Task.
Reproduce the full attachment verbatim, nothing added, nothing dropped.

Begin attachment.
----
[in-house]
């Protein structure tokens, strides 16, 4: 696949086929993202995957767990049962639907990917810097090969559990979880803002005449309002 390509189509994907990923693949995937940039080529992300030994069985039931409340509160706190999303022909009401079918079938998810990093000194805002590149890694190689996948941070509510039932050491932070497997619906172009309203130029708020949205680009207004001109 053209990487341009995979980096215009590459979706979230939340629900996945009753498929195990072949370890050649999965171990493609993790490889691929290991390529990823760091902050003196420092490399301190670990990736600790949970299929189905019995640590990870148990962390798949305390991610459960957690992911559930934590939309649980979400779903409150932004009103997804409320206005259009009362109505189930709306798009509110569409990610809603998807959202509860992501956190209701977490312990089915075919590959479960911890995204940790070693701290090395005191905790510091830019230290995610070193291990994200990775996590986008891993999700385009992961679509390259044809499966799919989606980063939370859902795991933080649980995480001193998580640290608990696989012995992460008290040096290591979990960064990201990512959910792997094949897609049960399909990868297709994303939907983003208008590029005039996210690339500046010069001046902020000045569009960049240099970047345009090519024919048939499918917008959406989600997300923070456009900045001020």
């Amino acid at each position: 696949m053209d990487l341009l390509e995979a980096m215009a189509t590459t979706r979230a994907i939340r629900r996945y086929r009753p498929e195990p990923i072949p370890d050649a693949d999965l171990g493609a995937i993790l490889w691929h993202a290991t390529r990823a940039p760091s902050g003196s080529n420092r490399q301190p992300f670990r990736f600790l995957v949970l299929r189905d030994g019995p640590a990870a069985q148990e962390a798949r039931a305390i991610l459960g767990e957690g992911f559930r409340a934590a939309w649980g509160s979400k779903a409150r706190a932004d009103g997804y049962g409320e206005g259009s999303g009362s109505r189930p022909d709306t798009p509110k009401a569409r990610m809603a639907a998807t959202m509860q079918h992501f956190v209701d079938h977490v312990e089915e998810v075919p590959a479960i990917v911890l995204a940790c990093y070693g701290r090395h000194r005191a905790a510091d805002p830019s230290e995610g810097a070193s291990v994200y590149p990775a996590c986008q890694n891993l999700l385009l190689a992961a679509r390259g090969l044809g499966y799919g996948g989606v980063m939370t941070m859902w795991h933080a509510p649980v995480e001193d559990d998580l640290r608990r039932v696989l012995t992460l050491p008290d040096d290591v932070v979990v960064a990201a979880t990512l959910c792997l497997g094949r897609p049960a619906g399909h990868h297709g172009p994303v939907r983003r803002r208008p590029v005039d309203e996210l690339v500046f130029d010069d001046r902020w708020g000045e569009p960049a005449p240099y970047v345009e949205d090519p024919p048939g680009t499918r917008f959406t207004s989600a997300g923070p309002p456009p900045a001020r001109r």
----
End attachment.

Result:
[in-house]
């Protein structure tokens, strides 16, 4: 696949086929993202995957767990049962639907990917810097090969559990979880803002005449309002 390509189509994907990923693949995937940039080529992300030994069985039931409340509160706190999303022909009401079918079938998810990093000194805002590149890694190689996948941070509510039932050491932070497997619906172009309203130029708020949205680009207004001109 053209990487341009995979980096215009590459979706979230939340629900996945009753498929195990072949370890050649999965171990493609993790490889691929290991390529990823760091902050003196420092490399301190670990990736600790949970299929189905019995640590990870148990962390798949305390991610459960957690992911559930934590939309649980979400779903409150932004009103997804409320206005259009009362109505189930709306798009509110569409990610809603998807959202509860992501956190209701977490312990089915075919590959479960911890995204940790070693701290090395005191905790510091830019230290995610070193291990994200990775996590986008891993999700385009992961679509390259044809499966799919989606980063939370859902795991933080649980995480001193998580640290608990696989012995992460008290040096290591979990960064990201990512959910792997094949897609049960399909990868297709994303939907983003208008590029005039996210690339500046010069001046902020000045569009960049240099970047345009090519024919048939499918917008959406989600997300923070456009900045001020």
């Amino acid at each position: 696949m053209d990487l341009l390509e995979a980096m215009a189509t590459t979706r979230a994907i939340r629900r996945y086929r009753p498929e195990p990923i072949p370890d050649a693949d999965l171990g493609a995937i993790l490889w691929h993202a290991t390529r990823a940039p760091s902050g003196s080529n420092r490399q301190p992300f670990r990736f600790l995957v949970l299929r189905d030994g019995p640590a990870a069985q148990e962390a798949r039931a305390i991610l459960g767990e957690g992911f559930r409340a934590a939309w649980g509160s979400k779903a409150r706190a932004d009103g997804y049962g409320e206005g259009s999303g009362s109505r189930p022909d709306t798009p509110k009401a569409r990610m809603a639907a998807t959202m509860q079918h992501f956190v209701d079938h977490v312990e089915e998810v075919p590959a479960i990917v911890l995204a940790c990093y070693g701290r090395h000194r005191a905790a510091d805002p830019s230290e995610g810097a070193s291990v994200y590149p990775a996590c986008q890694n891993l999700l385009l190689a992961a679509r390259g090969l044809g499966y799919g996948g989606v980063m939370t941070m859902w795991h933080a509510p649980v995480e001193d559990d998580l640290r608990r039932v696989l012995t992460l050491p008290d040096d290591v932070v979990v960064a990201a979880t990512l959910c792997l497997g094949r897609p049960a619906g399909h990868h297709g172009p994303v939907r983003r803002r208008p590029v005039d309203e996210l690339v500046f130029d010069d001046r902020w708020g000045e569009p960049a005449p240099y970047v345009e949205d090519p024919p048939g680009t499918r917008f959406t207004s989600a997300g923070p309002p456009p900045a001020r001109r």